At the beginning of his earthly ministry, Jesus announces, “the kingdom of heaven has come near” (Matthew 4:17). When we read the “kingdom of heaven,” we may think of harps, clouds, and angel choirs, but Jesus is clear that the kingdom of heaven refers to God’s rule on earth. This kingdom is not fully realized on earth as we know it but will reach completion when we see “the Son of Man coming on the clouds of heaven with power and great glory” (Matthew 24:30). Meanwhile, we are called to live so that the new way of the kingdom of heaven is made visible.
In the Sermon on the Mount (Matthew 5), Jesus tells his followers about the values, ethics, and practices of this new kingdom. His sermon opens with the beatitudes—eight statements beginning with the word blessed. Each beatitude declares that a group of people usually regarded as afflicted is actually blessed.
Those who belong to each blessed group experience God’s grace because the kingdom of heaven has come near. Those who are blessed do not have to do anything to attain this blessing. The beatitudes are declarations of God’s grace. They are not conditions of salvation or roadmaps to earn entry into God’s kingdom.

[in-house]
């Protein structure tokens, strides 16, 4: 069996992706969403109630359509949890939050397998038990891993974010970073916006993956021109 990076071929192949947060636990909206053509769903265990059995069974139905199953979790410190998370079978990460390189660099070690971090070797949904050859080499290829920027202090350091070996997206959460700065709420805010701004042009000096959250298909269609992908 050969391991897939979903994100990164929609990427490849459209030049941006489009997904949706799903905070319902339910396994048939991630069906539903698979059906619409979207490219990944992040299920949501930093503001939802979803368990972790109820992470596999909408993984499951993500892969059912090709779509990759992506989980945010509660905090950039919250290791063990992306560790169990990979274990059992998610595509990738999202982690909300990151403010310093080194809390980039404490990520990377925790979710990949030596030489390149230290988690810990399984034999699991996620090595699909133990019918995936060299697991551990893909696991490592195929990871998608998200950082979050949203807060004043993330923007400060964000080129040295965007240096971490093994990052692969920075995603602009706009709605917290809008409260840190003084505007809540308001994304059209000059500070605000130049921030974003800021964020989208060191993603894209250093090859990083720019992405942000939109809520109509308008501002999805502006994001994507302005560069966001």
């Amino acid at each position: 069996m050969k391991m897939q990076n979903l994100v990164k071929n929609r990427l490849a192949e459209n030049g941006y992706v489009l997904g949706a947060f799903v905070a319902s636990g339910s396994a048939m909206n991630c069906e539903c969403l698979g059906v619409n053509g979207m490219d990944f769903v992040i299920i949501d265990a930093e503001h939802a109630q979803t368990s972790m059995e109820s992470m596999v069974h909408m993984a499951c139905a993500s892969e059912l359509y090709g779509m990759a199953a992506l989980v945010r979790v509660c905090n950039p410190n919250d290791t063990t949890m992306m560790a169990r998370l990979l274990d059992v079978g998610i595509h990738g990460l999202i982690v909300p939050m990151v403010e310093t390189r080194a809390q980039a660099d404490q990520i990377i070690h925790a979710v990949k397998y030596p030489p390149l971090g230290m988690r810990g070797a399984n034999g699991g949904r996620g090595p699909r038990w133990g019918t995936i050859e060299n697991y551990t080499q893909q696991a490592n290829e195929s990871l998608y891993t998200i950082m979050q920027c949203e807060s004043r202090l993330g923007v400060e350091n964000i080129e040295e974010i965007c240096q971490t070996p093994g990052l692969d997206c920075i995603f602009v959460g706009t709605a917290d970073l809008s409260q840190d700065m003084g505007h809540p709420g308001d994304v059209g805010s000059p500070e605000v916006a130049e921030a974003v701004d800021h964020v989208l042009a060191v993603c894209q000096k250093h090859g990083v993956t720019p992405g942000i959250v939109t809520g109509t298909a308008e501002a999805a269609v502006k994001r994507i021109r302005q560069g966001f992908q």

Most scholars also regard the beatitudes as painting a picture of the characteristics of the kingdom of heaven. As we step into God’s kingdom, we hope to become more like those named as blessed—more meek, more merciful, more hungry for righteousness, more apt to make peace.
In this reading plan, we’ll explore the meaning of each beatitude. We’ll also look for concrete ways in which we can practice living according to the values described in the beatitudes in the context of everyday work.
As you enter into this study of the beatitudes, what hopes do you have? What would you like God to do?
God, open my heart to receive Your grace. Help me to honor that which You call “blessed.”